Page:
We drove for about another 30 mins through the barren desert. Then, in the middle of nowhere, lie a single gas station at the next exit. John’s bike sputtering, we pulled in. We had to calibrate our tanks to his as he has no gas gauge on his bike. So basically, when our tanks were at the half mark, his was near empty and it was time for us to find fuel fast. John gave a high fist in celebration of finding this petroleum oasis. As we laughed about it a tourist en route to his mini van stated “A little hot for you guys today, eh?” “Bah..” we sneered with a wave of the hand. “This is nothing” as the tourist retreated to his air conditioned wife-wagon.

The next leg took us south on HWY-24 through Utah. The road was long, hot, and straight, littered with big pickups dragging huge houseboats and speedboats to Lake Powell, some 100 miles away. We’d spend the rest of the day on Hwy-24, enjoying the occasional monument or mesa along the way. We stopped as often as we could to wet our cooldanas and gas up. It became a regular ritual to buy a bottle of water for the road, then chug a small Gatorade or smart water at the stop to quickly hydrate ourselves, the bottle being for later possible emergencies. We stopped at the “Hollow Mountain ” store, an interesting little cave converted into a convenience store located at the turn off to Lake Powell. A lot of boats, bikini clad women, families, pets, etc. littered the parking lot. They were obviously on their way to their various boating adventures on the lake. We saw several exits for Lake Powell, and I wanted to check it out, but it just never was within an acceptable range of detour miles, usually some 50 – 100 miles out of our way.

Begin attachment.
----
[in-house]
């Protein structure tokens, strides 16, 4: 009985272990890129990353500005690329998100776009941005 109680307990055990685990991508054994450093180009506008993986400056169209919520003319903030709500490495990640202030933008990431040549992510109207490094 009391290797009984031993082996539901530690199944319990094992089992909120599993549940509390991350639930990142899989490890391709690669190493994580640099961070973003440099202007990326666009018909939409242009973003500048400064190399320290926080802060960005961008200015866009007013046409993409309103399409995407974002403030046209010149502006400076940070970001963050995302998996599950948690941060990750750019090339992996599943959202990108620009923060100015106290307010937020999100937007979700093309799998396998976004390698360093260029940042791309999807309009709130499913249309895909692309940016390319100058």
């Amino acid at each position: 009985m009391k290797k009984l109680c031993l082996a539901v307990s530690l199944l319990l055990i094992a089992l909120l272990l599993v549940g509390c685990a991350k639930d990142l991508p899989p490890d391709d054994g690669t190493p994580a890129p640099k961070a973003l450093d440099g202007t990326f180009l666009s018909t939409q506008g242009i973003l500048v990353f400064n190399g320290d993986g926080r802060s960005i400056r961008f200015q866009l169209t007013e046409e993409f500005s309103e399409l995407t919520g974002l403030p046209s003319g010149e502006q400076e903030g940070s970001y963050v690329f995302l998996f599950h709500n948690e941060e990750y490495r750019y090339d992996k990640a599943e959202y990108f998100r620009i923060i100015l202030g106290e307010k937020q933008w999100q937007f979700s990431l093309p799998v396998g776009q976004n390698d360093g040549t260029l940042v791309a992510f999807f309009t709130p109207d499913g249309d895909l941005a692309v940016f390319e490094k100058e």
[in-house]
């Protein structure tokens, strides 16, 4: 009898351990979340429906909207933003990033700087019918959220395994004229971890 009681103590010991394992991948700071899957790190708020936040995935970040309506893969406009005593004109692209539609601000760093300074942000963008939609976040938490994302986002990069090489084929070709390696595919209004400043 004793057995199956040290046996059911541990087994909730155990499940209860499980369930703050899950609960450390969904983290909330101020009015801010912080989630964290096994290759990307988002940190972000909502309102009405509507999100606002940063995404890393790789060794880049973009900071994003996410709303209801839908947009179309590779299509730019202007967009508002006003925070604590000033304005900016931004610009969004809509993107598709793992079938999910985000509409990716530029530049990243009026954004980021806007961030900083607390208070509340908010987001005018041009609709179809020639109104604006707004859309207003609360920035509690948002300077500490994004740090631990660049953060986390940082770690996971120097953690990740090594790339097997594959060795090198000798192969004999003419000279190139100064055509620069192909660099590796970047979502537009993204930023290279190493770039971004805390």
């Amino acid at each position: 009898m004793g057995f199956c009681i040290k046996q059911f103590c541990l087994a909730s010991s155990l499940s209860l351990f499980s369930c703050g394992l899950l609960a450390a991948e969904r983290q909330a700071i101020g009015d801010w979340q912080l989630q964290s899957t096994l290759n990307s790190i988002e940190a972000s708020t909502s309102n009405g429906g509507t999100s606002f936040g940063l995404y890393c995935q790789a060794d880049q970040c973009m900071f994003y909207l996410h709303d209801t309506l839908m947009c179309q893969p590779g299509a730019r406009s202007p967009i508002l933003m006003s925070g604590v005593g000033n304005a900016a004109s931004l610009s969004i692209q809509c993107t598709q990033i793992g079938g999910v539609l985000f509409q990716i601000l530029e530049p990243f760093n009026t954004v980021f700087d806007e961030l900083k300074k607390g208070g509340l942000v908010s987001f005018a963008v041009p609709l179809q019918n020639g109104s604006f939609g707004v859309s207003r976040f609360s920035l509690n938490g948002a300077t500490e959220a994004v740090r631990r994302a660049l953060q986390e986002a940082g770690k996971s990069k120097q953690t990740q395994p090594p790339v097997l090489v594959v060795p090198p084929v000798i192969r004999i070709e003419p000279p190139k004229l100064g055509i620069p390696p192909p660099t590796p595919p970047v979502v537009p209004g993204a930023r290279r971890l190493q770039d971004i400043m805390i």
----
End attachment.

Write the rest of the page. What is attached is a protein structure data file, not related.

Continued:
We pressed on along Hwy-24, and some interesting views as we entered Capitol Reef National Park. We rode through neat little box canyons, lush little greeneries filled with deer, and even past some petroglyph sites. Then we arrived in Torrey, a quaint little town with a few RV parks, a hotel, a gas station and a couple of restaurants. We rode through town to check it out, then settled back at Thousand Lakes RV Park where we setup camp.